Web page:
Personal snafus with the computer are embarrassing. No one wants to own up to that dumb thing they did. However, figuring out what’s wrong can be frustrating when people aren’t honest about how the computer got messed up.
What’s worse than your coworkers lying to you? Vendors lying to you. In this article from Tech Republic, they discuss the difficulty of debugging software from a third party when their support won’t admit that something’s wrong. (Our software? Buggy? Never!)
You can also expect to be lied to by vendors’ technical support departments. I have lost count of the number of support technicians over the years who have told me that a problem is not related to their software, but rather to the computer’s hardware or to the operating system. And of course I won’t even begin to talk about the number of vendors who have lied to me in an effort to make a sale.
On the bright side, what makes this job difficult also makes it challenging and even fun. IT is all about solving problems and that’s reflected in job satisfaction. A whopping 61% of IT professionals in one poll said they feel appreciated by their bosses and coworkers. And, if you ever don’t feel appreciated, you know you can find somewhere that does appreciate you.
Overwhelming Amount of Choices vs. Mobility and Options
Whether you’re interested in working on hardware, software, networks, databases, cloud security, or more, there’s a niche for you. Picking your career path can be nerve-wracking, to say the least. You can get bogged down in a specialization before you realize that it’s not where you want to be. No one wants to be extra-qualified in something they hate.
Fortunately, that also means qualified professionals have many options and career mobility. Since there’s such a tremendous need, especially for cyber security, more employers are embracing nontraditional paths for employment. IT certifications, which qualify and verify your skills, are one of the best ways to show employers you’ve got the right stuff.
With the ever-widening cyber gap, employers are more likely to invest in someone who shows they’re willing to keep on top of the updates on their own time, even if they don’t have picture perfect experience on their resume. Quick learning and the passion for improvement are invaluable commodities.
And this specialization pays off. Again, the Robert Half Salary guide found that employers may increase salaries between five to ten percent for professionals with sought-after skills and certifications. If you’re interested in getting started quickly, especially with cyber security, IT is a no-brainer.
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Is an IT Career Right For Me?
Ultimately, it’s a matter of personal preference. Some people can’t handle the long hours, difficult work, and stress of interacting with people at their most frantic. However, if you’re interested in challenging and exciting work where you get to solve problems, you could have a long, well-paying IT career ahead of you with salary and benefits.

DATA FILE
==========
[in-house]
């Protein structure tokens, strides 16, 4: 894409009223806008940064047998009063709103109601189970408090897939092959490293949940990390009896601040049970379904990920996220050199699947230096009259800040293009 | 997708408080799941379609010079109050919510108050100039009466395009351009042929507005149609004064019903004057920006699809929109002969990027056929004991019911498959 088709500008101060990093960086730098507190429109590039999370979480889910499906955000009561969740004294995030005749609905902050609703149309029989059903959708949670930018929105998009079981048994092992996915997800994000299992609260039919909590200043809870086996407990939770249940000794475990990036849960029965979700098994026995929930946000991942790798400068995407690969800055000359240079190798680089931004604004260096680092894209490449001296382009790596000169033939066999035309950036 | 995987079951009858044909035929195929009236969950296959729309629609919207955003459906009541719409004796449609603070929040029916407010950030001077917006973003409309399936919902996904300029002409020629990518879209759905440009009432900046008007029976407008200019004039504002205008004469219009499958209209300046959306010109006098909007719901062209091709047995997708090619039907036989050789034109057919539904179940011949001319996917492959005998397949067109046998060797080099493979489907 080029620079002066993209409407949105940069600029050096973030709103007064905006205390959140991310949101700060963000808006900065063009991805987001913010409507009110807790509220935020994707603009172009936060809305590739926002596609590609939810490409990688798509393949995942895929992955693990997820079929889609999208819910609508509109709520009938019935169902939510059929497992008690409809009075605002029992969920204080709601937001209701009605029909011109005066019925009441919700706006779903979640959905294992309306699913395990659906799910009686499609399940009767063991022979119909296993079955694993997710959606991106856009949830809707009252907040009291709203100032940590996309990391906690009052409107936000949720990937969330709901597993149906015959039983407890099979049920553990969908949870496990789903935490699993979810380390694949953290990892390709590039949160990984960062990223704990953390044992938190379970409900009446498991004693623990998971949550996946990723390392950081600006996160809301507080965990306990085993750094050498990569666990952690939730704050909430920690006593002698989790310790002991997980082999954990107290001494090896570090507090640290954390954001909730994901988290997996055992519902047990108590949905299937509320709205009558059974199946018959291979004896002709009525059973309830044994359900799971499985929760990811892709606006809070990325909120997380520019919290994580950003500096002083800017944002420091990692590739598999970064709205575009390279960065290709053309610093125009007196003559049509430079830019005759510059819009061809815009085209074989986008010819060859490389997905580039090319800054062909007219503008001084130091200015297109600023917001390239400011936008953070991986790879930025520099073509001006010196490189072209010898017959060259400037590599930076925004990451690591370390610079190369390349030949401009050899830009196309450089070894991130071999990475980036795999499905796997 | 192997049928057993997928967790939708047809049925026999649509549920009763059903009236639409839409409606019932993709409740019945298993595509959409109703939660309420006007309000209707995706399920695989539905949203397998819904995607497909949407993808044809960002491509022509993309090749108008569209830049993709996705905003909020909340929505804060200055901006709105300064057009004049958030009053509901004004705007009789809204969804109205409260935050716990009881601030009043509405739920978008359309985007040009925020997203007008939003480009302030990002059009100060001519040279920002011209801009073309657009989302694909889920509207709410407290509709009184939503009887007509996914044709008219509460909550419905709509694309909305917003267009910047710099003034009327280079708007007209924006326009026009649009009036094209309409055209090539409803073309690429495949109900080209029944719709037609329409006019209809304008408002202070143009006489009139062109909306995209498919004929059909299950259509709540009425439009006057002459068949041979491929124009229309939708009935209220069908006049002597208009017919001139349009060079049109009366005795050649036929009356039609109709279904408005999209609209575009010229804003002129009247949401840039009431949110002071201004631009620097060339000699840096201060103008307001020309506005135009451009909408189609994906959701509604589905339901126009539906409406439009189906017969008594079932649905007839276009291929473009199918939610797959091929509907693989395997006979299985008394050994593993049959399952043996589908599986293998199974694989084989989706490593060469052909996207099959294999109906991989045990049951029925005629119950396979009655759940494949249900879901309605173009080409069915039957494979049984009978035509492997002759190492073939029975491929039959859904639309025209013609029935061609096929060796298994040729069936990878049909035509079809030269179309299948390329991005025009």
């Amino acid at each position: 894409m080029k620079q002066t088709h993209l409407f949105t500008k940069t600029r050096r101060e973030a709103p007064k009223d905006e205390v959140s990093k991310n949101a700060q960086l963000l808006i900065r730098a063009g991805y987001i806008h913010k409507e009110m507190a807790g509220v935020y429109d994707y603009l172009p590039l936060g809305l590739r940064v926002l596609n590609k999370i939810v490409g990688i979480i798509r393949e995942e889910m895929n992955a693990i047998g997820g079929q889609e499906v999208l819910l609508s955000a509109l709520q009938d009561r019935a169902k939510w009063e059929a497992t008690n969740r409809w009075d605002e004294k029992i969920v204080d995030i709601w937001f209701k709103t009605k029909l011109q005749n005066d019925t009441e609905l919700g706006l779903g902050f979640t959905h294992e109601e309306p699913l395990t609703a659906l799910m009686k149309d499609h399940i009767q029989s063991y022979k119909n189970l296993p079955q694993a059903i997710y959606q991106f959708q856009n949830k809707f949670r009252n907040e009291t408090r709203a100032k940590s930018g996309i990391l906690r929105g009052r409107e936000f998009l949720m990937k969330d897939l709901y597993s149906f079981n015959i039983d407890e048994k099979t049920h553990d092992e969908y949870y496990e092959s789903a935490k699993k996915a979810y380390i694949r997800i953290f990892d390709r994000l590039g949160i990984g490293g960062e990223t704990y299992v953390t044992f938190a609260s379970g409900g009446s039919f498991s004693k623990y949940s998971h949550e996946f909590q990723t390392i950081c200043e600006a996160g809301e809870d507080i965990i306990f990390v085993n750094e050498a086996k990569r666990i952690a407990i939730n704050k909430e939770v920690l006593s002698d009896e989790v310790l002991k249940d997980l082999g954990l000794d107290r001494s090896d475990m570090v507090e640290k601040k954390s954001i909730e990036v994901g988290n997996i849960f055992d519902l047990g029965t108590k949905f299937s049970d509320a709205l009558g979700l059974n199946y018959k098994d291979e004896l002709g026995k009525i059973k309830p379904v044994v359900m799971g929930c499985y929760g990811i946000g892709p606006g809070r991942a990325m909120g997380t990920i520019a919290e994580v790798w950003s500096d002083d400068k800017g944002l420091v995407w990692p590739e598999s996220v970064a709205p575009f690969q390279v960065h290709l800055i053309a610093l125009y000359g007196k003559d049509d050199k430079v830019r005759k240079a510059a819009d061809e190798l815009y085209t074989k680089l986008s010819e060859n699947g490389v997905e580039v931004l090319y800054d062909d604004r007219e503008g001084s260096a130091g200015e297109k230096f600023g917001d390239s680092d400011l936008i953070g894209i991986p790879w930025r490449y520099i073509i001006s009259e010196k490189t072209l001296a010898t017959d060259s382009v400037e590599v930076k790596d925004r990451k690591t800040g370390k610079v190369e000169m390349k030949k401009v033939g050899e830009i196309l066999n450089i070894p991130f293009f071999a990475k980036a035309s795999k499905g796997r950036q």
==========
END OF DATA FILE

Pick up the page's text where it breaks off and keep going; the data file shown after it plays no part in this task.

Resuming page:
If you’re interested in becoming an IT pro, but don’t have the time or money for a four-year degree, IT certifications can be a great way to get into the field. At LeaderQuest, we offer 5-15 day courses that get you ready to pass the exam, get certified, and put those skills to use in the working world in no time. We focus on the It professional certifications that employers want the most, like Security+, CCNA and Certified Ethical Hacker.
We know that you have responsibilities. That’s why we offer classes during the day and at night. Whether you prefer to take classes on campus or online, you’ll be getting access to our expert instructors who will prepare you to kick butt on the exam and teach you to excel in your new IT professional career.
Ready to start your IT career? If you’d like to learn more about careers in IT, check out our 2019 IT Career Finder! Choosing an IT career can be a daunting task. You must balance personal experience and aptitude against the likely future of the role, both in terms of earnings and the number of IT job positions that will be available in coming years. We created this guide to help connect the dots between your skills and IT job descriptions and duties to help you find your path to becoming an IT professional!
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“Techies,” or people who are enthusiastic about and/or specialize in computer related technology is a group that is growing by the day as almost every aspect of human life becomes automated and IoT evolves. There are IT specialists, computer technologists, programmers, software developers, etc. as well as other less formal techies such as gamers and “YouTubers” among many others.
Being an IT professional comes with its share of good and bad moments. Before technology became widespread, techies were simply nerds with socialization issues. Now the tables have turned, techies are still considered nerds, but all of a sudden, these nerds are cool! Once lonely techies are turning their phones off and locking their doors to get away from the incessant requests to “help” with their friend’s, family’s, and neighbor’s computers, phones, tablets, laptops, TVs, cars, and more! All of a sudden, old acquaintances and grade school classmates are jockeying for a “friend” title.
With all of this new fame and glamour associated with technology, you may be considering whether being a “techie” is for you! Whether you are just starting your professional career or considering changing your career, here are some pros and cons to ponder.
1. Good Pay